May 172023

I first encountered the music of UKĆ in March of this year thanks to a prompt from Rennie Resmini in his most recent entry at starkweather’s SubStack. It concerned a single song named “Uchodząc” (“Fading Away”) from a then-forthcoming album and read as follows:

“I’ll be damned if the intro to the new track from Poland’s UkćUchodz​ą​c‘ isn’t distinctly BathoryHammerheart meets Swans – “Will We Survive”. Great track that melds this melodic edge and fierce black metal. Looking forward to how this new album shapes up. This is monumental, epic stuff quickly following on the heels of last year’s Przemijanie.”

I probably didn’t need to say anything more about “Uchodząc“, but of course I did. I wrote then: “In its remarkably varied sounds, you’ll find bone-rattling drumwork and spine-jolting riffage, as well as sensations of harrowing and scintillating grandeur complemented by horn-like and chime-like tones, plus striking vocal intensity (along with gloomy spoken words and some singing) — and a lilting acoustic melody that’s sublime.”

Having listened, I wanted to know about the lyrics.  Because they were in Polish, I resorted to Google Translate, which told me that the song was about a child’s yearning to live, to learn, to love, within a twisted reality that’s “blind, deaf, stupid, indifferent”, and brutally kicks hope in the face. Continue reading »

Mar 192023

Old Forest

I often rely on the recommendations of friends in deciding how to spend my listening time, and then deciding what to recommend to you. I like rooting around myself, like a truffle-sniffing pig, but after pouring a fair amount of time into yesterday’s big roundup I wasn’t left with a lot of sniffing and rooting time, and therefore took my lead from friends for much of what’s coming below. They didn’t let me down, and hopefully I won’t let you down with these choices either.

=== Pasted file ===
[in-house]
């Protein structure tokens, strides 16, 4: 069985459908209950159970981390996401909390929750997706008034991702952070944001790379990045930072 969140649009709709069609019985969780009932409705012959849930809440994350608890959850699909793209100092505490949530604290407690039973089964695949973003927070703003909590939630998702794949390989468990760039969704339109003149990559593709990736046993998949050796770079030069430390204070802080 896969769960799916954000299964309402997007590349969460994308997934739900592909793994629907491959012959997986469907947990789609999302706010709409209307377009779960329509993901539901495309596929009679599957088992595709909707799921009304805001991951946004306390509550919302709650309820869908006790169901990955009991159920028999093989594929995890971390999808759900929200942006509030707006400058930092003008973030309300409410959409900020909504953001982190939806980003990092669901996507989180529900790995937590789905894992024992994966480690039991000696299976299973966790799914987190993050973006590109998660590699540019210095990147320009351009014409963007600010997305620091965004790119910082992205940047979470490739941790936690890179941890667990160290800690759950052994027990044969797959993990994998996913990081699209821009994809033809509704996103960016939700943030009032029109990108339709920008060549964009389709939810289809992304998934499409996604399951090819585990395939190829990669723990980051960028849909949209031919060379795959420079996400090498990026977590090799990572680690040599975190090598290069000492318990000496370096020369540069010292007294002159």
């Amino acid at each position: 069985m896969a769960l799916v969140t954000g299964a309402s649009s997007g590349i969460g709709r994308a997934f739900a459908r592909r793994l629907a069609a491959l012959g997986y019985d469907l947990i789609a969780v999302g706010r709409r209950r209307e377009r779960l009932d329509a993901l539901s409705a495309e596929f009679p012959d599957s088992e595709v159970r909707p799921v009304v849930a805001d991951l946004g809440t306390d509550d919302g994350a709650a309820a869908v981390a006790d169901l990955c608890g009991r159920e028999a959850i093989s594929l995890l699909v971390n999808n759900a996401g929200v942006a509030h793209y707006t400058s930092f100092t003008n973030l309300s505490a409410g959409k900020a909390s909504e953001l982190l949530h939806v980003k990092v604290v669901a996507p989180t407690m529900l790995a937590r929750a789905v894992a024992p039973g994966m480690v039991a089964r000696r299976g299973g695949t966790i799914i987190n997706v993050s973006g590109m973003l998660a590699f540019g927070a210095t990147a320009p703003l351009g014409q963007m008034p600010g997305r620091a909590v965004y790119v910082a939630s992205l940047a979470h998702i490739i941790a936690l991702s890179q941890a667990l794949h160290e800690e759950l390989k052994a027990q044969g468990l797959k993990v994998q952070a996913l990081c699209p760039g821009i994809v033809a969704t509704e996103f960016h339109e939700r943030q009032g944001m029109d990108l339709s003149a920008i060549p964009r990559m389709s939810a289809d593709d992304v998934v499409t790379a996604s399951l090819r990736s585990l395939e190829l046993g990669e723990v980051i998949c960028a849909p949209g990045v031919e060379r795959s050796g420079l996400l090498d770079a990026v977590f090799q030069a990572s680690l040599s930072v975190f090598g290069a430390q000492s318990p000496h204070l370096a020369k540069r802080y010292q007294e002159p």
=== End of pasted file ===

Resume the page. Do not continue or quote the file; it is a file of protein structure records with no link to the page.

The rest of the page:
I had to start today’s collection with a new song by Old Forest because I found it so immediately captivating. I’m not steeped in the band’s extensive discography (seven albums and a bunch of shorter releases going back to 1998), but Neill Jameson is, and he introduced Decibel’s premiere of the song last week with a brief history.

The new track, “Master of Arachnids”, is from a forthcoming album named Sutwyke, which Neill lauded as “easily the band’s best full length since their phantasmagoric re-materialization” in 2008 following a long hiatus: “Taking elements from all eras of their discography (including the clean vocals, though somewhat more subdued) this is also their most jet-black record showing that there is still plenty of (un)life in these bones”.

Well, that was more than enough temptation to dive into “Master of Arachnids”. Continue reading »